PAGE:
Why didn’t Morgan Hurd Make it to Olympic Trials?

Participating in Simone Biles’s ‘Gold Over America Tour’ might have been just what the doctor ordered for Morgan Hurd.

The 2017 global all-around champion tweeted on Sunday night, a day after the final event in Boston, “[I] have never been more grateful to be a part of something.” The 20-year-old and her fellow gymnastic superstars have just finished a remarkable 32-city U.S. tour with the central message of the importance of prioritising mental health.

When Hurd first declared her candidature for the U.S. women’s gymnastics team, it was 16 months before she ever stepped foot on a tour bus. After failing to qualify for the 2019 World Championships, she rebounded with a dominant, decisive victory at the 2020 American Cup in March.

Why didn't Morgan Hurd Make it to Olympic Trials

But suddenly the full scope of the COVID-19 outbreak became apparent. As the world mourned the delay of the Tokyo 2020 Olympics, operations ceased.

The former world champion struggled throughout the extra year. After initially needing surgery on his elbow in August 2020, Hurd ended up needing it twice by March 2021. This meant that time was running out for him to recover in time to compete in the Olympic trials.

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“That was a Pretty Difficult Period.”

This cascade of misfortunes severely curtailed Hurd’s ability to practise, and as a result, she was unable to participate in the Winter Cup Challenge in February, as well as several subsequent national team camps. Both at the U.S. Classic at the end of May and the U.S. Championships two weeks later in early June, she competed in two events.

The U.S. nationals were not a success for her, as she fell off the balance beam many times on both days and had subpar floor routines. She tried to get into the U.S. Olympic trials by petition but was turned down.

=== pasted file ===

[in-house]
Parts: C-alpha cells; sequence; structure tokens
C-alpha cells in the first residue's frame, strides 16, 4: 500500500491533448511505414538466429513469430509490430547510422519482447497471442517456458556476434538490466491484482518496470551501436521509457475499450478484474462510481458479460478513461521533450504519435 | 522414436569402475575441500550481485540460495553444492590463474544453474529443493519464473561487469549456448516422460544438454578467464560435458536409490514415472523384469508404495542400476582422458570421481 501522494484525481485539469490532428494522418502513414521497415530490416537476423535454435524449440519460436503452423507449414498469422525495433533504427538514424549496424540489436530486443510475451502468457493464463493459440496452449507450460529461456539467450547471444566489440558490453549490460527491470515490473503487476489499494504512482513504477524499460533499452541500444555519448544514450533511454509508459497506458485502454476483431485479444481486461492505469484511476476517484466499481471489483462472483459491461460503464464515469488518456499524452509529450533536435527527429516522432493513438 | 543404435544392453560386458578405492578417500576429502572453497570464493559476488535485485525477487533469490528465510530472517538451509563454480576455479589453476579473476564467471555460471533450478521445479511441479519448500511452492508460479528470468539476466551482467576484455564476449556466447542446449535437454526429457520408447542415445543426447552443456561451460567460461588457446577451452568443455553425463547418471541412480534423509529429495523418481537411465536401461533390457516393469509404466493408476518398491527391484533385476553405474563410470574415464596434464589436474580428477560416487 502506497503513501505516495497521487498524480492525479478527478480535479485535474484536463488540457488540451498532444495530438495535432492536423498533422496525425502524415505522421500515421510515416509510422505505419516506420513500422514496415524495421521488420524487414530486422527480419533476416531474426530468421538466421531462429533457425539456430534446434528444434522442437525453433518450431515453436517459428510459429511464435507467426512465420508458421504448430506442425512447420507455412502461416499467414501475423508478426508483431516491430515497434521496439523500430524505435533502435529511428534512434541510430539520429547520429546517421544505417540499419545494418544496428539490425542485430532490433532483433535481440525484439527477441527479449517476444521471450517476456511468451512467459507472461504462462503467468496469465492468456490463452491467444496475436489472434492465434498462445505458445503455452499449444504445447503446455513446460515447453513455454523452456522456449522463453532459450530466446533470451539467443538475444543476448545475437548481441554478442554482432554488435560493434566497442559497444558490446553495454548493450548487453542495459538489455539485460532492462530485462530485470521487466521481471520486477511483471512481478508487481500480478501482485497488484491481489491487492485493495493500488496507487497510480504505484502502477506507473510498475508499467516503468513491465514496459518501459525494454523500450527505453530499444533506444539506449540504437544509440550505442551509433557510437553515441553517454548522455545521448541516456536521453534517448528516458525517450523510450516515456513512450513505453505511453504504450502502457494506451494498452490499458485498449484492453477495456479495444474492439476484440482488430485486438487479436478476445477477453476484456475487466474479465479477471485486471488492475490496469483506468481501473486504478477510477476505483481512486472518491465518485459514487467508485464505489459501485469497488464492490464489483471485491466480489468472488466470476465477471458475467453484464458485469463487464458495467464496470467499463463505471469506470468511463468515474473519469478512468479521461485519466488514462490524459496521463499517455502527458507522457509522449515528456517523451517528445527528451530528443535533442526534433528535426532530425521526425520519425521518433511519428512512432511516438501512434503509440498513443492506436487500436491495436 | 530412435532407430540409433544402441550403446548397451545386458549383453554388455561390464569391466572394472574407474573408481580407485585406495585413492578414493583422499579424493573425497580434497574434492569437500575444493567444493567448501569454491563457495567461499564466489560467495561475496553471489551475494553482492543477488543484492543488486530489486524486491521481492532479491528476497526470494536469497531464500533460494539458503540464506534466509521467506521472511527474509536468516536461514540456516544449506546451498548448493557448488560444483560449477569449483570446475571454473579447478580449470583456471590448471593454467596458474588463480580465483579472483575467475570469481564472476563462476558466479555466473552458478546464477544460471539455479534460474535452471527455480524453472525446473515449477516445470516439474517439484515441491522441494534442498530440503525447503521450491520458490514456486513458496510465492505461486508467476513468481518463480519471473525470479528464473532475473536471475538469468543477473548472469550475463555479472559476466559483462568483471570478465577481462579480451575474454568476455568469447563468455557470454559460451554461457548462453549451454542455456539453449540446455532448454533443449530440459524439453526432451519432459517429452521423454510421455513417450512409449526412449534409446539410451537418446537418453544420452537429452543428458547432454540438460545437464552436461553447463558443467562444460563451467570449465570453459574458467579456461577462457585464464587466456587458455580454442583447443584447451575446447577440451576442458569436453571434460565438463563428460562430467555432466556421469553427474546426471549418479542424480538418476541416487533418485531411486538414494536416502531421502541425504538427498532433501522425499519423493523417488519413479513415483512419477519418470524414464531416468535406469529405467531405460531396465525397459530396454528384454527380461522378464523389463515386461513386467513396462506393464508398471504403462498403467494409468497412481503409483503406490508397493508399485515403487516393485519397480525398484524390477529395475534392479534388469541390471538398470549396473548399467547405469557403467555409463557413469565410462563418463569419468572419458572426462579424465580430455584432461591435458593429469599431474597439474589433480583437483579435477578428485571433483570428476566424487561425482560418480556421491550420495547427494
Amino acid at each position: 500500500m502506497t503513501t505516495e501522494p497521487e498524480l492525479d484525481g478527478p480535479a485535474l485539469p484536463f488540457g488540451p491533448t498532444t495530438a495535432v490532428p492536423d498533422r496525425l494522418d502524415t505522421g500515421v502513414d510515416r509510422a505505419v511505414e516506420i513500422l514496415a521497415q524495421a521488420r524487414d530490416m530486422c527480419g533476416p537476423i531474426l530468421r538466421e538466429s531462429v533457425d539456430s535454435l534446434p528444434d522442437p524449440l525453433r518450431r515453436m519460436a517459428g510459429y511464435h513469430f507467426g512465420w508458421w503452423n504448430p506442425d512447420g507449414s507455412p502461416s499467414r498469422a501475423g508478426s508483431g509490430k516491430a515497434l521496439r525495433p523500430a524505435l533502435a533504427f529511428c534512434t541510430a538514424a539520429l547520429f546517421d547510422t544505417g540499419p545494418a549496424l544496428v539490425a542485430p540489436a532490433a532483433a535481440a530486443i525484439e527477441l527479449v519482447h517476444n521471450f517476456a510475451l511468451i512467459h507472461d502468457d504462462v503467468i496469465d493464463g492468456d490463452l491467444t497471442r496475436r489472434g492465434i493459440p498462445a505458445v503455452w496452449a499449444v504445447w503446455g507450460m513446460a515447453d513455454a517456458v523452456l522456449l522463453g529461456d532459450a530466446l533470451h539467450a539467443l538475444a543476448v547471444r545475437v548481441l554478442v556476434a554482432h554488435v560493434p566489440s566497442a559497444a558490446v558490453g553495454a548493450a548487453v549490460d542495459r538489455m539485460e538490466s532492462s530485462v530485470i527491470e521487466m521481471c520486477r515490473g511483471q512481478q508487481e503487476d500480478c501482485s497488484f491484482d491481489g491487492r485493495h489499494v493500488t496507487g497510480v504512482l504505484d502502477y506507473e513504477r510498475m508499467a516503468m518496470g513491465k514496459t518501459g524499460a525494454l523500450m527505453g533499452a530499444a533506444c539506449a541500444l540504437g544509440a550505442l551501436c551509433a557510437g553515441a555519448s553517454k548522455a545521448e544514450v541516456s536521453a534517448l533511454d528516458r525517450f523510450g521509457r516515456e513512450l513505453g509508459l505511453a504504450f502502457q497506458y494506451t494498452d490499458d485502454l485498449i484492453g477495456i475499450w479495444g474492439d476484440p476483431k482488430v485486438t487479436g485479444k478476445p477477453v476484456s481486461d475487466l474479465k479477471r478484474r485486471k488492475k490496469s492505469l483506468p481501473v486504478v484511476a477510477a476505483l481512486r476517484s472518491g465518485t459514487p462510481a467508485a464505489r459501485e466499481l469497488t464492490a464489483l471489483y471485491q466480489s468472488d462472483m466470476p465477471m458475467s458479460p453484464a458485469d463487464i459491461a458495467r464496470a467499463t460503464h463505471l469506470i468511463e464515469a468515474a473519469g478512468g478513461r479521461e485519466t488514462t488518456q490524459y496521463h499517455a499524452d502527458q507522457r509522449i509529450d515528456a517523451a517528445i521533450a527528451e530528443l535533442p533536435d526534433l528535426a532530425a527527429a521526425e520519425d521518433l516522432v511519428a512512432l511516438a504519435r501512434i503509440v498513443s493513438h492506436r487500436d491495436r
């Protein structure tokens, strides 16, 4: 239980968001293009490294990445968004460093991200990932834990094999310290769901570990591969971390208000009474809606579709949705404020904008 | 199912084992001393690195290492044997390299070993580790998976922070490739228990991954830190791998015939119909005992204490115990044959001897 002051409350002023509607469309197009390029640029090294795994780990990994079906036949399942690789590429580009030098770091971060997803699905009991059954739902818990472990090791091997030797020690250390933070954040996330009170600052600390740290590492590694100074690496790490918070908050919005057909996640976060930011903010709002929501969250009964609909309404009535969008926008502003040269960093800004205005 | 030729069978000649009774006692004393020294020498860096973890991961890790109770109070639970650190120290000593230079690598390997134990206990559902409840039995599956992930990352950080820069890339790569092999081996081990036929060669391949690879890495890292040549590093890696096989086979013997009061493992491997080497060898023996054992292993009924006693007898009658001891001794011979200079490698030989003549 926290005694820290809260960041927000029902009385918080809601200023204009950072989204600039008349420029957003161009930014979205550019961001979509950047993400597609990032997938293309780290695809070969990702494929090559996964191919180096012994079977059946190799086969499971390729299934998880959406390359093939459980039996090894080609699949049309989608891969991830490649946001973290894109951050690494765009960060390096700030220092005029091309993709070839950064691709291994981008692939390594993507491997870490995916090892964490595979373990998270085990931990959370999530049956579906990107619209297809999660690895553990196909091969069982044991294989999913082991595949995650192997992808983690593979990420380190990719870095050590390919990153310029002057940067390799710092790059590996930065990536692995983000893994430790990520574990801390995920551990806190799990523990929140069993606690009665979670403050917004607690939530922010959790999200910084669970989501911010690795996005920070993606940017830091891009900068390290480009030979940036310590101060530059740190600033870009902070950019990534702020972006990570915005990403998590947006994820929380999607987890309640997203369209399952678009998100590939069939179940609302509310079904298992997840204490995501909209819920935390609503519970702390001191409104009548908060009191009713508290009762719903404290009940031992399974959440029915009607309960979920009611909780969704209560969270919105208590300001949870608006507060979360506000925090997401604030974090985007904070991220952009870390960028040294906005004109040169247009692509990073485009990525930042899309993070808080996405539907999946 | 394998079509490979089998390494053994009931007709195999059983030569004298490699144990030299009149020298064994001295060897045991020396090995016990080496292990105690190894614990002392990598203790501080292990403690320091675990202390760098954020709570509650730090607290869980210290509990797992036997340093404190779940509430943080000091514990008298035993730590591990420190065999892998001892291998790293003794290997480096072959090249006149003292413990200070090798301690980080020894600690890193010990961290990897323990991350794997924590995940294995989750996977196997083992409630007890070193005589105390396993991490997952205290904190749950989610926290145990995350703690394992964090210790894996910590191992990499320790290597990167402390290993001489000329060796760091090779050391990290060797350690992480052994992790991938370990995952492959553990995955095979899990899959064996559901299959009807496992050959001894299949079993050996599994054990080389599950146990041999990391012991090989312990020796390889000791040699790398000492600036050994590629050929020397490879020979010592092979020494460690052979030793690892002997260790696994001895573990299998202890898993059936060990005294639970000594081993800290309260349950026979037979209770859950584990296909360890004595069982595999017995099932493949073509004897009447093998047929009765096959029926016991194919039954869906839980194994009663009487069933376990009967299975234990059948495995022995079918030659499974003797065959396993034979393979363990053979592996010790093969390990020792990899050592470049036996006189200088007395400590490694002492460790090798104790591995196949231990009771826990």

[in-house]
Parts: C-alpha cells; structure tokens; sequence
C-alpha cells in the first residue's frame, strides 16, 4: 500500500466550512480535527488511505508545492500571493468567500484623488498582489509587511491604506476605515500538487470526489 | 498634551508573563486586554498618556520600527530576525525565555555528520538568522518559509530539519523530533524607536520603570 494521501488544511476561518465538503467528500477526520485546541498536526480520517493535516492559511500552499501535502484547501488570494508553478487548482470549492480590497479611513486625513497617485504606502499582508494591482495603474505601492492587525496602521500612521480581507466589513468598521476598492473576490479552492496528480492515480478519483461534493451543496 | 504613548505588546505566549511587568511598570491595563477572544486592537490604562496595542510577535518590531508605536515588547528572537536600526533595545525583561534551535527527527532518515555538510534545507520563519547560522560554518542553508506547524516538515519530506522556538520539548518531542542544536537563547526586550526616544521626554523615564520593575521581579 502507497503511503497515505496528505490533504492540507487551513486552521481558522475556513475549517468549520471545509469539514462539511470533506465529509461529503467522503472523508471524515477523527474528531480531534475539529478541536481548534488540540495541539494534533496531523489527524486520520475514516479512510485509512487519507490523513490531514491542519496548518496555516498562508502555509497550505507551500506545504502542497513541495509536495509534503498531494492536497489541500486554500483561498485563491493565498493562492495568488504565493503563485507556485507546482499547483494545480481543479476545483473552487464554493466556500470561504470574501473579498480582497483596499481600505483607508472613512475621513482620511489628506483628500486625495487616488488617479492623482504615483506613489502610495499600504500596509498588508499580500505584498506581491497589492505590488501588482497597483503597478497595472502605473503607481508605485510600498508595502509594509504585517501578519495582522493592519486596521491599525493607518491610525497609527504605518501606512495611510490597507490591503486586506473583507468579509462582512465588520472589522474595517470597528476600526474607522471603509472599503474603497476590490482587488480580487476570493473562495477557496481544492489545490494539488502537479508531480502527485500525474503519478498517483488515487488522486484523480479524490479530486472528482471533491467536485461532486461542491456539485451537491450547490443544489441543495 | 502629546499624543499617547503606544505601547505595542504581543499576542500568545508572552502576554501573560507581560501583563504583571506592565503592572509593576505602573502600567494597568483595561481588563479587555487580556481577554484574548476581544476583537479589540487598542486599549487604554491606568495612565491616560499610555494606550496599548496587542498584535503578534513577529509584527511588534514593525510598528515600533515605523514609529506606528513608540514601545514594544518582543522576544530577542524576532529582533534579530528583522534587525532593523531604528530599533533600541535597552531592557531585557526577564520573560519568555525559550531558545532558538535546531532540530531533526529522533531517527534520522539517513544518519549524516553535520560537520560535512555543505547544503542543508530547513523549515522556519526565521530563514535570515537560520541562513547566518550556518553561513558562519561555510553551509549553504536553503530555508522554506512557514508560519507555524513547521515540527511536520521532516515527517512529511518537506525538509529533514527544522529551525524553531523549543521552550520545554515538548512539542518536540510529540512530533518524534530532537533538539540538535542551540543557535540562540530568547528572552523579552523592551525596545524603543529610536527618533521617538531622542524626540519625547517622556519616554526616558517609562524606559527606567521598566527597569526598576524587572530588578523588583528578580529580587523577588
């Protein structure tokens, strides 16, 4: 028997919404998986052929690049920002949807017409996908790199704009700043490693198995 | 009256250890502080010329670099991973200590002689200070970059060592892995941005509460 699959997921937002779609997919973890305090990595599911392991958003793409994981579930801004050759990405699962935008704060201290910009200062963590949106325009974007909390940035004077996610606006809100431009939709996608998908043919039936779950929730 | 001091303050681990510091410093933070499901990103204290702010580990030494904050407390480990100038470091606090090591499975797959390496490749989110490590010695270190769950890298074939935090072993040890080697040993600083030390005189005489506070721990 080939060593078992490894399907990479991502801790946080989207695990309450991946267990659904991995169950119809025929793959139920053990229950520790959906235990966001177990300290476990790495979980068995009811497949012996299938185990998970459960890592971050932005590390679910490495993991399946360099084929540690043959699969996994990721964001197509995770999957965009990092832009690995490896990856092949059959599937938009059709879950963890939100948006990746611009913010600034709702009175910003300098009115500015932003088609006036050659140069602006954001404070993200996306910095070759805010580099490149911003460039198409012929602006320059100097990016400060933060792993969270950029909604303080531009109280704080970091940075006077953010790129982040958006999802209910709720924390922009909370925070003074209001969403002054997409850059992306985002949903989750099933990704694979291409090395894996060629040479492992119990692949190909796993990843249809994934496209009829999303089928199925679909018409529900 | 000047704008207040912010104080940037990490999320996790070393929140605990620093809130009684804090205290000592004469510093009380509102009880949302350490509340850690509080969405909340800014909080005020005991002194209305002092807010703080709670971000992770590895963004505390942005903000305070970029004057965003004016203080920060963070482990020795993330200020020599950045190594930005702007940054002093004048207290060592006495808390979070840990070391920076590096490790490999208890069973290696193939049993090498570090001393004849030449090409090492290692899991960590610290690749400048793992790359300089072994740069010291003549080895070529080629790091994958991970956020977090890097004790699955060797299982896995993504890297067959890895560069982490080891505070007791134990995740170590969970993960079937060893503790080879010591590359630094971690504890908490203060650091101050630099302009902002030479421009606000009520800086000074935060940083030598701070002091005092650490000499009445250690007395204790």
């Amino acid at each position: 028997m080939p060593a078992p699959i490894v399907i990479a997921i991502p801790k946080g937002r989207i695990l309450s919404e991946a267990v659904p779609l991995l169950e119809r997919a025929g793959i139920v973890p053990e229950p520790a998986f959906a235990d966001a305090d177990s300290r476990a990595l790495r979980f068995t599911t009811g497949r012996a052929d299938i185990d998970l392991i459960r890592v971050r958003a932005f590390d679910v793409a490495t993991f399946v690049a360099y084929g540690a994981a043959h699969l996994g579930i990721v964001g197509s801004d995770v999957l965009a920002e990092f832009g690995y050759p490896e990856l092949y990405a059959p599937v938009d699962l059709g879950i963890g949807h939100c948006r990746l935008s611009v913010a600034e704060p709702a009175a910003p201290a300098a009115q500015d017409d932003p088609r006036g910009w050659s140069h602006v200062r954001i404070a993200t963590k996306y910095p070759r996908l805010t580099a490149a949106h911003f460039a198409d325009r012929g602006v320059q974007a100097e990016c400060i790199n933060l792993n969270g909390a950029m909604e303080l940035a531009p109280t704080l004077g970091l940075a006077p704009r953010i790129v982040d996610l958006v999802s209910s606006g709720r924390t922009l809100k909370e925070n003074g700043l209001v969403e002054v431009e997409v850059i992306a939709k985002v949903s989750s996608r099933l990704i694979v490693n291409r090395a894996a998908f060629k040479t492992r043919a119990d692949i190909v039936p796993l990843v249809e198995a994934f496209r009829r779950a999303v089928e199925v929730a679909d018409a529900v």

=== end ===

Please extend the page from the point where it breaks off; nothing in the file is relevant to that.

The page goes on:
I don’t even think it was purely physical. She went on to say, “I believe it was extremely mental, and I just kind of stopped believing myself entirely and even believing that I could get to where I wanted to be.” “And then I started becoming nervous during gymnastics, and it was difficult for me to train in the months leading up to [the U.S.] championships and everything because I always felt like I was running out of time.

Encouraged Diversions

Justin Ah Chow, a fellow gymnast and a friend, called her to give her something to focus on. A junior on the men’s gymnastics team at Ohio State, Ah Chow, invited Hurd to spend the next week in Florida with him and some pals.

“It’s the evening of Day 2 of the U.S. Championships, and I’m sobbing in my hotel. Two hours after the competition, I get a call from [Justin], who asks, “Hey, do you want to go to Florida next weekend with me and some of my friends?” Reflecting, Hurd said. As in, ‘Sure, why not?’ I still need to cry, but it’s okay.

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In an interview, Hurd described the trip as a nice distraction because it was her first non-gymnastics-related vacation since 2016.

The five-time world medalist says she still hoped to compete at the highest level of gymnastics despite her heartbreak and following distractions caused by travel.